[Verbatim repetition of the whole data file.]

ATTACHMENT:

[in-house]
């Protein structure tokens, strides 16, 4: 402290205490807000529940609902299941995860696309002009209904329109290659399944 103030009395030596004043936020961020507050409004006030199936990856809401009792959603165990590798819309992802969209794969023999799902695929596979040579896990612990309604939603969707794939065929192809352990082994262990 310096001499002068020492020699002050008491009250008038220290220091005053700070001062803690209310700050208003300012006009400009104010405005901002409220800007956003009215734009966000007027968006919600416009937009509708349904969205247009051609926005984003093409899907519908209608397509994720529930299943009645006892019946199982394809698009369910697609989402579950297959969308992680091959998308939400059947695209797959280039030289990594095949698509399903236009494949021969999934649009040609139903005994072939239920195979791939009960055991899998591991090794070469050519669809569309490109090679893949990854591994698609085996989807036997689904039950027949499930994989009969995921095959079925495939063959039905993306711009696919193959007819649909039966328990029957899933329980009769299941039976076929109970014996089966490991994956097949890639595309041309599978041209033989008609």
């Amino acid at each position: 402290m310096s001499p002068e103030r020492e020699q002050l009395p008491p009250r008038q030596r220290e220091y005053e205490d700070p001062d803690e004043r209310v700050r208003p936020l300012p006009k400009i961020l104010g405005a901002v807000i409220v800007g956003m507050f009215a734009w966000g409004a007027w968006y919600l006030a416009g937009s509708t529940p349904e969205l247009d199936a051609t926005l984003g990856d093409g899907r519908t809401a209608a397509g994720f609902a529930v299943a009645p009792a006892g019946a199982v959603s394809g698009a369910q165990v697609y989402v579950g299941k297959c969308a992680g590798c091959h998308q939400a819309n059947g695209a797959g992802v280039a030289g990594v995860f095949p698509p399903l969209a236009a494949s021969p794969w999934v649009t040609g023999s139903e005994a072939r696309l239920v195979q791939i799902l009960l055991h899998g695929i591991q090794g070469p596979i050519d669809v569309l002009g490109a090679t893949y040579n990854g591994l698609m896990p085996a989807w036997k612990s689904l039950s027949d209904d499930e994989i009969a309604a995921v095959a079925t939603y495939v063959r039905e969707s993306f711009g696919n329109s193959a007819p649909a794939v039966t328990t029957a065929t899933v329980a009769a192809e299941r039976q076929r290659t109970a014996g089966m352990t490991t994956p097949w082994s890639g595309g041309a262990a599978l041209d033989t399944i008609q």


[in-house]
């Protein structure tokens, strides 16, 4: 402290205490807000529940609902299941995860696309002009209904329109290659399944 103030009395030596004043936020961020507050409004006030199936990856809401009792959603165990590798819309992802969209794969023999799902695929596979040579896990612990309604939603969707794939065929192809352990082994262990 310096001499002068020492020699002050008491009250008038220290220091005053700070001062803690209310700050208003300012006009400009104010405005901002409220800007956003009215734009966000007027968006919600416009937009509708349904969205247009051609926005984003093409899907519908209608397509994720529930299943009645006892019946199982394809698009369910697609989402579950297959969308992680091959998308939400059947695209797959280039030289990594095949698509399903236009494949021969999934649009040609139903005994072939239920195979791939009960055991899998591991090794070469050519669809569309490109090679893949990854591994698609085996989807036997689904039950027949499930994989009969995921095959079925495939063959039905993306711009696919193959007819649909039966328990029957899933329980009769299941039976076929109970014996089966490991994956097949890639595309041309599978041209033989008609």
């Amino acid at each position: 402290m310096s001499p002068e103030r020492e020699q002050l009395p008491p009250r008038q030596r220290e220091y005053e205490d700070p001062d803690e004043r209310v700050r208003p936020l300012p006009k400009i961020l104010g405005a901002v807000i409220v800007g956003m507050f009215a734009w966000g409004a007027w968006y919600l006030a416009g937009s509708t529940p349904e969205l247009d199936a051609t926005l984003g990856d093409g899907r519908t809401a209608a397509g994720f609902a529930v299943a009645p009792a006892g019946a199982v959603s394809g698009a369910q165990v697609y989402v579950g299941k297959c969308a992680g590798c091959h998308q939400a819309n059947g695209a797959g992802v280039a030289g990594v995860f095949p698509p399903l969209a236009a494949s021969p794969w999934v649009t040609g023999s139903e005994a072939r696309l239920v195979q791939i799902l009960l055991h899998g695929i591991q090794g070469p596979i050519d669809v569309l002009g490109a090679t893949y040579n990854g591994l698609m896990p085996a989807w036997k612990s689904l039950s027949d209904d499930e994989i009969a309604a995921v095959a079925t939603y495939v063959r039905e969707s993306f711009g696919n329109s193959a007819p649909a794939v039966t328990t029957a065929t899933v329980a009769a192809e299941r039976q076929r290659t109970a014996g089966m352990t490991t994956p097949w082994s890639g595309g041309a262990a599978l041209d033989t399944i008609q």